Another good walk is the 5 mile walk to the Point of Sleat, which starts at the end of the road in Aird in the south west of Skye. The little detour that you can see on the map below takes you to a fantastic secluded white sand beach at Camas Dairag. Nowhere better to be on a hot summer day! Once you get to the light at the Point you can enjoy beautiful, uninterrupted views towards Eigg and Rum. Seals are frequent visitors here and if you’re lucky you could even spot a dolphin.
Another great walk on Sleat that I can recommend takes you to another secluded white beach on the north side of the Sleat Peninsular. It is a bit longer, but well worth it on a sunny day. You start on the loop road between Killbeg and Tarskavaig and the path takes you past Loch Alt a’ Ghlinne and some wonderful Scotch Pine to a beach with a fantastic view of the Cuillins. This is what it looked like in April 2014.
More pictures of this walk are here.
Whether you choose a racing bike, a mountain bike, or a touring bike, the Isle of Skye offers routes for every level with fantastic views, challenging bits (if you want), easy downhill stretches and exhilarating off road tracks. One example of an easy(ish) mountain bike route is one that starts just outside Broadford and takes you to a deserted village whose inhabitants were evicted during the Highland Clearances. It is an atmospheric place and a lovely spot for a picnic on a warm summer day, with great views towards the Cuillins and across Loch Eishort towards Sleat. More info and a route map here.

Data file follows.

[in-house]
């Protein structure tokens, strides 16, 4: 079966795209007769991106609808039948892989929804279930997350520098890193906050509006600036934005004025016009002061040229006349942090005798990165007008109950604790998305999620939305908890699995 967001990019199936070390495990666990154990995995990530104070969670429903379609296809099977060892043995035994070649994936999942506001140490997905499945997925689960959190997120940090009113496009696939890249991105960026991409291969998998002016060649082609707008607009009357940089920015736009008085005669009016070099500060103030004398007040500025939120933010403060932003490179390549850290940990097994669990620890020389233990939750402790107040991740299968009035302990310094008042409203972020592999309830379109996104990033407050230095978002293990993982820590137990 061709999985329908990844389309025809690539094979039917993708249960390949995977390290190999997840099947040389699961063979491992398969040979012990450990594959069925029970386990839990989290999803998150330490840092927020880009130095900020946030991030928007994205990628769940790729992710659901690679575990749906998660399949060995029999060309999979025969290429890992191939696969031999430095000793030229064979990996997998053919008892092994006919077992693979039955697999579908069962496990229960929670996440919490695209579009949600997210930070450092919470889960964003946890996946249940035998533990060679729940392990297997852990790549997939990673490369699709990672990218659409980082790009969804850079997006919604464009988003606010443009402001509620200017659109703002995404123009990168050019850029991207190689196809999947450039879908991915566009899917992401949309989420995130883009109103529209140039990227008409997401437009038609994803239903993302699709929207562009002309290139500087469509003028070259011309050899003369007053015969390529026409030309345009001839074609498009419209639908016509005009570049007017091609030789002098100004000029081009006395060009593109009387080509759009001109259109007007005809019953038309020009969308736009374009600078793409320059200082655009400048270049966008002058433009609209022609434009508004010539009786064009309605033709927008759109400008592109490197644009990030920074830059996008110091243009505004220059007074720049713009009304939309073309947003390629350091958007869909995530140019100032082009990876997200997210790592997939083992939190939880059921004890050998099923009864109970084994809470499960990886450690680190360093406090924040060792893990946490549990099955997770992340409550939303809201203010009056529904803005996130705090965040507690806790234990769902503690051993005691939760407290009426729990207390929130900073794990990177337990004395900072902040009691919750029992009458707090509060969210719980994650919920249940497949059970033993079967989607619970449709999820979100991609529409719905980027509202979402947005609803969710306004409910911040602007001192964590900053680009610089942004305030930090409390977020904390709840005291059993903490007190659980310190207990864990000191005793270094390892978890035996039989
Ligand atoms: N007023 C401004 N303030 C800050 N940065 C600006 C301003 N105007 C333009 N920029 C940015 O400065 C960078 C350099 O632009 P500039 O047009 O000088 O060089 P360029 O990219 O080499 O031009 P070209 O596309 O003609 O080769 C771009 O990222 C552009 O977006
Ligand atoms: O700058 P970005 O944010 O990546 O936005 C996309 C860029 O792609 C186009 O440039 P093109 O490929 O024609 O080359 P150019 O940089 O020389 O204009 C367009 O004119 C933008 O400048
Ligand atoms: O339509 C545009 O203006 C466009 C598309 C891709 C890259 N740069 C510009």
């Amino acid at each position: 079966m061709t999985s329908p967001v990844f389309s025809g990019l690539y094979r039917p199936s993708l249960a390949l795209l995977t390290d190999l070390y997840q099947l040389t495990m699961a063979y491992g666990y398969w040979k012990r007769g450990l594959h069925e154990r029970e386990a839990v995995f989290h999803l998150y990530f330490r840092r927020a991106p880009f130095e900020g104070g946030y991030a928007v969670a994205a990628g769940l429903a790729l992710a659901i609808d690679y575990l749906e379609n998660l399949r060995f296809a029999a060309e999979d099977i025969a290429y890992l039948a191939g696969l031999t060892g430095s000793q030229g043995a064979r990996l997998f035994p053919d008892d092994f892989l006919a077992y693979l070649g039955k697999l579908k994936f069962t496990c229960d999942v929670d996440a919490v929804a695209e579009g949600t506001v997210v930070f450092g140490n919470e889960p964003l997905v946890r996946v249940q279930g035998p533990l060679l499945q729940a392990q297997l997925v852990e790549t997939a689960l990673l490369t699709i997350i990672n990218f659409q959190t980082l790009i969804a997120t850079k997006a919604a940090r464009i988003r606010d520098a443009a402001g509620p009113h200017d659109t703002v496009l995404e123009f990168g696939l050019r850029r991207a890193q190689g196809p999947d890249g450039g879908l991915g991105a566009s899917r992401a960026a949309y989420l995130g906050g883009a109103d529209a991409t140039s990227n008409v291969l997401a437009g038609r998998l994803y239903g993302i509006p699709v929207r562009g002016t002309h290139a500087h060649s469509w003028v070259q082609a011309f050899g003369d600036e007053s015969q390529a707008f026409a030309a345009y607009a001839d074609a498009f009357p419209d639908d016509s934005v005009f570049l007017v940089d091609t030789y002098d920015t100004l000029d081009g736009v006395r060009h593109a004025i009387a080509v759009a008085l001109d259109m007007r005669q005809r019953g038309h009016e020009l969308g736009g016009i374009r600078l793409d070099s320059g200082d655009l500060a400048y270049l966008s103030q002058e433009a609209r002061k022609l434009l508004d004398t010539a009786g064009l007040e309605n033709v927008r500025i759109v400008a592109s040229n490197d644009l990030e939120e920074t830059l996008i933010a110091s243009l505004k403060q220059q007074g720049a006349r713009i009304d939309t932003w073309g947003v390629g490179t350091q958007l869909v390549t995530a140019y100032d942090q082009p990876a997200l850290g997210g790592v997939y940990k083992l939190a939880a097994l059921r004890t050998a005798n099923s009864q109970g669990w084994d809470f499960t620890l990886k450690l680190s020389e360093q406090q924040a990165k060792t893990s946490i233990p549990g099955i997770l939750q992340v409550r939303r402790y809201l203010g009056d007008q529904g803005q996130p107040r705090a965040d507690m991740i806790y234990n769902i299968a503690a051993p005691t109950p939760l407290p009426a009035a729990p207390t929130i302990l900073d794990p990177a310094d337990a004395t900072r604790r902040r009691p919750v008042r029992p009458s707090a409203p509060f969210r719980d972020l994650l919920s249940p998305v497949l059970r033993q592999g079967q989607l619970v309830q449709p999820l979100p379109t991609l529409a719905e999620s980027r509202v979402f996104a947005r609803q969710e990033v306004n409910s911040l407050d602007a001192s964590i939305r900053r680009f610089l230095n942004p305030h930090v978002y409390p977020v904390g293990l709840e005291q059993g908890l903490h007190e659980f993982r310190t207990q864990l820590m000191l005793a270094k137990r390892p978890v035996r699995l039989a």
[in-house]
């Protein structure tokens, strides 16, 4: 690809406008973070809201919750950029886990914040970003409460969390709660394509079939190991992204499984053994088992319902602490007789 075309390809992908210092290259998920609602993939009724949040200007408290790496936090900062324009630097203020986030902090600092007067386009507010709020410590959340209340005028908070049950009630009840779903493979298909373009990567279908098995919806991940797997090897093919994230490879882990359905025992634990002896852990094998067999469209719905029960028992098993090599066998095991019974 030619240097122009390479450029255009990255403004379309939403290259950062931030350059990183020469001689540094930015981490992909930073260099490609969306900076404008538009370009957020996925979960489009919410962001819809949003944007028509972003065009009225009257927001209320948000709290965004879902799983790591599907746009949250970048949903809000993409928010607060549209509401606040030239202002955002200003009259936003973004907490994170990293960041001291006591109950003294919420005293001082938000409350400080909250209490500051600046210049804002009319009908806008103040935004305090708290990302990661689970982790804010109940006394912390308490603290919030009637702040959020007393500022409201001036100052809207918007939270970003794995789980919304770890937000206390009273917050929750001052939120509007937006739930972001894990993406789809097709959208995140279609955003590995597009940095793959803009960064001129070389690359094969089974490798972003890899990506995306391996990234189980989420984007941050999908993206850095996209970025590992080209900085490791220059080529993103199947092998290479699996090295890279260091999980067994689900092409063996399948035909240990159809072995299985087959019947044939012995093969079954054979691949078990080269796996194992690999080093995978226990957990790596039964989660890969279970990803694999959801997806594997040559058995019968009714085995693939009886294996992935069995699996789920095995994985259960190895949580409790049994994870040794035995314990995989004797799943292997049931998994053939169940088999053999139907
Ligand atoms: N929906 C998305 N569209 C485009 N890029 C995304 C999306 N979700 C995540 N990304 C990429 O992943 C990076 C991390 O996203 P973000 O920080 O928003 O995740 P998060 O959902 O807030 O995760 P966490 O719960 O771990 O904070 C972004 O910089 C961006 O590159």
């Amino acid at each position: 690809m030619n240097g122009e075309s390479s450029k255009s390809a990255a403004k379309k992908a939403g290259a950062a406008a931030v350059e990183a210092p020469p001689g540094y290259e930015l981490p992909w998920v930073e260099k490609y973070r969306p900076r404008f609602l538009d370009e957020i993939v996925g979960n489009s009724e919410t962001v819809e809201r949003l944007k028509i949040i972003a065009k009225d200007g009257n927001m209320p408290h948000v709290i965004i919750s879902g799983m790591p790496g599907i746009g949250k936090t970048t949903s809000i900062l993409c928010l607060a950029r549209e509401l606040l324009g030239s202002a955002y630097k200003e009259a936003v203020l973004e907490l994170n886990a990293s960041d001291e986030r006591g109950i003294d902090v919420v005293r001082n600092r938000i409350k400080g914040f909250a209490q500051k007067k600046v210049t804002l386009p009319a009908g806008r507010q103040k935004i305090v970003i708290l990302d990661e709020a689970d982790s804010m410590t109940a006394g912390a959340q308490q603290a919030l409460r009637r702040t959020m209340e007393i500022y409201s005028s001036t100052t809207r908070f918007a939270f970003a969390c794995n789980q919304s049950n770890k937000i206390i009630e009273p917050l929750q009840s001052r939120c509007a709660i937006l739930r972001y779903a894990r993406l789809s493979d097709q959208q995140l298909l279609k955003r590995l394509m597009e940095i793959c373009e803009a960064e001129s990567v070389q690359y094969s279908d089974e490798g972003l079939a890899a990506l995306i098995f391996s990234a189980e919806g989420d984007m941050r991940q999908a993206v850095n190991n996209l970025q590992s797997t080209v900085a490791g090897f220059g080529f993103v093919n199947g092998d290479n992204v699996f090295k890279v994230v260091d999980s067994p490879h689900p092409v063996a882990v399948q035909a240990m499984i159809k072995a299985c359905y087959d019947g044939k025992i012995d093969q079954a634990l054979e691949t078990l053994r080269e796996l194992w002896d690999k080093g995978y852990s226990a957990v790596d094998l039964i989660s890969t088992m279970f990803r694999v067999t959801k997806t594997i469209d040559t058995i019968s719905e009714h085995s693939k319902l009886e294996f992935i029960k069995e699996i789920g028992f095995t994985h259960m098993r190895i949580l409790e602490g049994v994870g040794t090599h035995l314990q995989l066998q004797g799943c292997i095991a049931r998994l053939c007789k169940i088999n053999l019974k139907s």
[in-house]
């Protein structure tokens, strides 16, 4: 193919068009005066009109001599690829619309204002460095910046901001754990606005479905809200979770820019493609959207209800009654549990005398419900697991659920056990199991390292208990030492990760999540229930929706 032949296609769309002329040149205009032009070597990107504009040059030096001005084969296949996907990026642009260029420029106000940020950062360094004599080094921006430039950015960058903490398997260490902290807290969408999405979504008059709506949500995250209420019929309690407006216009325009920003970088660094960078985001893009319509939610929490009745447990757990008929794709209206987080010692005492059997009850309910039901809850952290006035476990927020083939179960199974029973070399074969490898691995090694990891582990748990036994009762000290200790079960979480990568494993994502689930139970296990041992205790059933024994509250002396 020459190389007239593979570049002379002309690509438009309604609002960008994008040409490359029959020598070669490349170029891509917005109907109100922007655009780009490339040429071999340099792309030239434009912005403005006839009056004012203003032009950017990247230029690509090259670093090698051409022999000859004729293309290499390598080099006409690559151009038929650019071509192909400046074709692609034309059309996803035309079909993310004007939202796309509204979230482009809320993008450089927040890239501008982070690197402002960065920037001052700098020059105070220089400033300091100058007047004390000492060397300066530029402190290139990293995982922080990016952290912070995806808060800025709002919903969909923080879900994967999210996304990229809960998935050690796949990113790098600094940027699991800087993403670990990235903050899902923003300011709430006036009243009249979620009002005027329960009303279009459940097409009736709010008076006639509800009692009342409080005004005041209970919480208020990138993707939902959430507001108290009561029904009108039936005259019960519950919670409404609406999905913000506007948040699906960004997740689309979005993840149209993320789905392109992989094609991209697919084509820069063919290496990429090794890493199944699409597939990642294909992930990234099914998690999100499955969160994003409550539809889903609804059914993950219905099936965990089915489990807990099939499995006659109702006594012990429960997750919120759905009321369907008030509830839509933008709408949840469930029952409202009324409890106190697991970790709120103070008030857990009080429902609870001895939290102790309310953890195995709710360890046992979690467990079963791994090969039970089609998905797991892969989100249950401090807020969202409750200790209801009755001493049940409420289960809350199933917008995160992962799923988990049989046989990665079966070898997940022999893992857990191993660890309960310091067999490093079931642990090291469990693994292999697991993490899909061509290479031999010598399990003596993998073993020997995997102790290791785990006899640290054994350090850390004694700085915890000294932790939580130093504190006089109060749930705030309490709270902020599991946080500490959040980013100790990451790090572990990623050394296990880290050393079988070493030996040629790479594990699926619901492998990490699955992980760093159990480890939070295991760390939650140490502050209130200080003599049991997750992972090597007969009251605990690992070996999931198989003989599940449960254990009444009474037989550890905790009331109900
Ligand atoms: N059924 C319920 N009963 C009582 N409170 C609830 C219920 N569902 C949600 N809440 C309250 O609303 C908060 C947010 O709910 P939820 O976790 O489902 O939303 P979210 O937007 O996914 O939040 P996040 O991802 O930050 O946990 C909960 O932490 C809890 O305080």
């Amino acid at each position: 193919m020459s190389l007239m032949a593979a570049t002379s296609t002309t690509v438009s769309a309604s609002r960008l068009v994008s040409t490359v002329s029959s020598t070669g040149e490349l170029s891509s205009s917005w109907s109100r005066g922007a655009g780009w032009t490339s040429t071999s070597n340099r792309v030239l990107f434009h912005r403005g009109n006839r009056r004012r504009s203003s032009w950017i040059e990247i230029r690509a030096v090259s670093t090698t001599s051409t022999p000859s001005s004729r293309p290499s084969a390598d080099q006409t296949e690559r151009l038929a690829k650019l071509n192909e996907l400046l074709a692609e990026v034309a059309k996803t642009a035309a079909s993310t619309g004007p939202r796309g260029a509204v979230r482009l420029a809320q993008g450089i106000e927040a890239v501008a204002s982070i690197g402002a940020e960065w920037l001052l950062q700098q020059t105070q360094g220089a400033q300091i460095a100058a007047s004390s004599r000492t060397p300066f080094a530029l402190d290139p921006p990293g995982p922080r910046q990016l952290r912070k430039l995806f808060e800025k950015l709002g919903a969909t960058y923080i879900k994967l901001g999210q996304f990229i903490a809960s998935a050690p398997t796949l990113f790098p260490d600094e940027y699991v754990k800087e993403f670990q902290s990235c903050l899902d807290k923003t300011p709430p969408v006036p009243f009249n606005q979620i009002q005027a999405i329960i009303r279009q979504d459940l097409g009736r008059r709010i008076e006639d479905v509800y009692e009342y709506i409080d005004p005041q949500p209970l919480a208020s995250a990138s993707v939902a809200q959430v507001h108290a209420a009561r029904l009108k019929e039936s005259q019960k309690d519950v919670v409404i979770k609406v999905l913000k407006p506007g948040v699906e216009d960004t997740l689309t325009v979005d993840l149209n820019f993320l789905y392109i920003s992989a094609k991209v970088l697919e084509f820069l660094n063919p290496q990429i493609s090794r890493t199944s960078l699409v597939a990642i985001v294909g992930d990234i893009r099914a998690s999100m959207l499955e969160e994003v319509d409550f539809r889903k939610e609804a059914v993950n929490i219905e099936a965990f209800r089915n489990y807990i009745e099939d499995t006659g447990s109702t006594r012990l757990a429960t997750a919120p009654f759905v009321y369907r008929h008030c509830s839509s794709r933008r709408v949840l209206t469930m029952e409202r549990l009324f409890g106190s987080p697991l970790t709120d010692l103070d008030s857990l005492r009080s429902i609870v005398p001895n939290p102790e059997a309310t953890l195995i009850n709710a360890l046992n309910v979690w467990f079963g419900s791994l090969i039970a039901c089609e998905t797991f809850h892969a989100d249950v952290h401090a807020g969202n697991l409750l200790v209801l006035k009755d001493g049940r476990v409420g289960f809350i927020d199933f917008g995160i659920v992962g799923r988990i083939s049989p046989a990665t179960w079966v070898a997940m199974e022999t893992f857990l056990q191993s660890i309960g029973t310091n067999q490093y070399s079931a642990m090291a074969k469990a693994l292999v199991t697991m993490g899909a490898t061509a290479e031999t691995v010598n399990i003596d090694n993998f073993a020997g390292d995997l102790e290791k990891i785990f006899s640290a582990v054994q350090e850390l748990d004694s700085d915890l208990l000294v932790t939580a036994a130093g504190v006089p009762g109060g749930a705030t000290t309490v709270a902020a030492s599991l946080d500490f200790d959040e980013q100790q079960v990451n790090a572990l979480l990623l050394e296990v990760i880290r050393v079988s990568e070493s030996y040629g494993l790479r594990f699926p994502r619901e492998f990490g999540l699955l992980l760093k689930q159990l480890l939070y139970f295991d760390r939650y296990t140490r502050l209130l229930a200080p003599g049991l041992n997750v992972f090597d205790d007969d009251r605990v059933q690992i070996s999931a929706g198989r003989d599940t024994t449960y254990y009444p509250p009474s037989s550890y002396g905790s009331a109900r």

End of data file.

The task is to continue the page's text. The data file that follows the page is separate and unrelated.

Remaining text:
You don’t need to bring your own bike as there are a few places on Skye to hire bicycles. The most convenient one and closest to Carbost is Island Cycles . They have new, good quality bikes for hire every year. They have road bikes, mountain bikes and hybrids. The staff is very friendly and helpful and the shop sells everything you need to maintain or fix your own bike too. If you are planning to hire a bike I would recommend booking in advance, especially during the busy summer season.
If you have not seen it before you should watch Donny McGaskill’s video The Ridge. He grew up on Skye, in Dunvegan, and explored it on his bike extensively. It may not be the kind of mountain biking that you or I could do, but it shows off some of the stunning scenery of Skye and some of his incredible mountain biking skills. Brave or foolish?
A popular drive on Skye takes you around the Trotternish peninsular and gets you to see a few of Skye’s highlights. It is a circular drive (or cycle if you’re fit and don’t mind using your gears to get up some steep hills), so you can start it anywhere.
The Storr is one of Skye iconic landscapes and has featured in many movies, i.e. Ridley Scott’s Prometheus and The Wickerman (which is mostly set in Plockton, nearby on the mainland.) The Old Man of Storr is a 160ft pinacle that can be seen from miles away. It was first climbed in 1955, but is extremely dangerous.